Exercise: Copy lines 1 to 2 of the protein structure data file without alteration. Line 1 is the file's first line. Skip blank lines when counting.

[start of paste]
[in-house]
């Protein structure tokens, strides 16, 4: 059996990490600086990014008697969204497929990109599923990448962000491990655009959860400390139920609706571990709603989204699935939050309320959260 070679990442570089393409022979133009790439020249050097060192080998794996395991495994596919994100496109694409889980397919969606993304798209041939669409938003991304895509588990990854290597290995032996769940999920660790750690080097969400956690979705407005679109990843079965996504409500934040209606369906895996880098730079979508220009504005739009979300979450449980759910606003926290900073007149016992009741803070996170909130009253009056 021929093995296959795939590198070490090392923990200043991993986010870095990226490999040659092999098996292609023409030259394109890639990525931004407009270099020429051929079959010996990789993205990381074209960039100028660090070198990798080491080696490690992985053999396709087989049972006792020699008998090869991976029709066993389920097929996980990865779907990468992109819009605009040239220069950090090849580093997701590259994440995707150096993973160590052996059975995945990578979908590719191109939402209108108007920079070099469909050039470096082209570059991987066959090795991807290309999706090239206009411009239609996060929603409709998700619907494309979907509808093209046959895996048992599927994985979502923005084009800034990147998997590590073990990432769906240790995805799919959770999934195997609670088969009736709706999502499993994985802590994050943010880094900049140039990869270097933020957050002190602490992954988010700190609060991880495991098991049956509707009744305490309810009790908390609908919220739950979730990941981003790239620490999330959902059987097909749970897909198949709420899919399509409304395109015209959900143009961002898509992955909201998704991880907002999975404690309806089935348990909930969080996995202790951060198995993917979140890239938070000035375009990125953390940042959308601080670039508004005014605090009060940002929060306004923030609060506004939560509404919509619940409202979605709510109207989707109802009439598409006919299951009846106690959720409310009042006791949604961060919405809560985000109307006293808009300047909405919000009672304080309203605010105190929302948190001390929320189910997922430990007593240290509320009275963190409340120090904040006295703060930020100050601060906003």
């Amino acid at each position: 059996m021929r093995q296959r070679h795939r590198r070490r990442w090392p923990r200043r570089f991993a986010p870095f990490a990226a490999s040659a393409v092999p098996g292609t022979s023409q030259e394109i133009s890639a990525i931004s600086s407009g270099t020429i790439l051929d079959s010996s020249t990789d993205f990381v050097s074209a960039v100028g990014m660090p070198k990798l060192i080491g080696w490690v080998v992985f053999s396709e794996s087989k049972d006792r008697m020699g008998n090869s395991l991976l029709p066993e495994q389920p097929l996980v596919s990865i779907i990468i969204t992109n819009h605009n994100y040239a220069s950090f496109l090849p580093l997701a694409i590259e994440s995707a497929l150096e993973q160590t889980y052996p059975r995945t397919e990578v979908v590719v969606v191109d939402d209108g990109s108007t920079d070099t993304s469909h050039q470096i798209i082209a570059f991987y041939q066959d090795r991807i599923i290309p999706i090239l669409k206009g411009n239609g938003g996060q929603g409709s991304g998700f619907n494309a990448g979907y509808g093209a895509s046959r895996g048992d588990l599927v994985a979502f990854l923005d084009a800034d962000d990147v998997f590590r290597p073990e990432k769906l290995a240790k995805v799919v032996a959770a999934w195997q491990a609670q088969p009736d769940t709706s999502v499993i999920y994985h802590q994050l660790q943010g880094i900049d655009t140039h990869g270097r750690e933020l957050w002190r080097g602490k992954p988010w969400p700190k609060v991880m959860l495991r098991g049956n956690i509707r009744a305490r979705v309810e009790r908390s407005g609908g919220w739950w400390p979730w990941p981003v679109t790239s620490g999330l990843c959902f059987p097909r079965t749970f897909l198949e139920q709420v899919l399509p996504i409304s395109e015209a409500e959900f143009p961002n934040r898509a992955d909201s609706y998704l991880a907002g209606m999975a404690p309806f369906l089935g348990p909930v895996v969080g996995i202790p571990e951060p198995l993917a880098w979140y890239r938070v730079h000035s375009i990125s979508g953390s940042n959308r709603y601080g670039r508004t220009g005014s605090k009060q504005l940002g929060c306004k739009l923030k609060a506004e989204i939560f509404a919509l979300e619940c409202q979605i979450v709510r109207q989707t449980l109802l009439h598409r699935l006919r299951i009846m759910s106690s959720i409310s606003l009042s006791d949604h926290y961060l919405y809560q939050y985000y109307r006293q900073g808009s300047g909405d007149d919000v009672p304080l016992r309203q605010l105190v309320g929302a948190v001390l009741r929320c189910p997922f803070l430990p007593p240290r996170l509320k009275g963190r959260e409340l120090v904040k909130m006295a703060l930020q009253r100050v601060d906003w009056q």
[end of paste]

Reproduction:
[in-house]
């Protein structure tokens, strides 16, 4: 059996990490600086990014008697969204497929990109599923990448962000491990655009959860400390139920609706571990709603989204699935939050309320959260 070679990442570089393409022979133009790439020249050097060192080998794996395991495994596919994100496109694409889980397919969606993304798209041939669409938003991304895509588990990854290597290995032996769940999920660790750690080097969400956690979705407005679109990843079965996504409500934040209606369906895996880098730079979508220009504005739009979300979450449980759910606003926290900073007149016992009741803070996170909130009253009056 021929093995296959795939590198070490090392923990200043991993986010870095990226490999040659092999098996292609023409030259394109890639990525931004407009270099020429051929079959010996990789993205990381074209960039100028660090070198990798080491080696490690992985053999396709087989049972006792020699008998090869991976029709066993389920097929996980990865779907990468992109819009605009040239220069950090090849580093997701590259994440995707150096993973160590052996059975995945990578979908590719191109939402209108108007920079070099469909050039470096082209570059991987066959090795991807290309999706090239206009411009239609996060929603409709998700619907494309979907509808093209046959895996048992599927994985979502923005084009800034990147998997590590073990990432769906240790995805799919959770999934195997609670088969009736709706999502499993994985802590994050943010880094900049140039990869270097933020957050002190602490992954988010700190609060991880495991098991049956509707009744305490309810009790908390609908919220739950979730990941981003790239620490999330959902059987097909749970897909198949709420899919399509409304395109015209959900143009961002898509992955909201998704991880907002999975404690309806089935348990909930969080996995202790951060198995993917979140890239938070000035375009990125953390940042959308601080670039508004005014605090009060940002929060306004923030609060506004939560509404919509619940409202979605709510109207989707109802009439598409006919299951009846106690959720409310009042006791949604961060919405809560985000109307006293808009300047909405919000009672304080309203605010105190929302948190001390929320189910997922430990007593240290509320009275963190409340120090904040006295703060930020100050601060906003």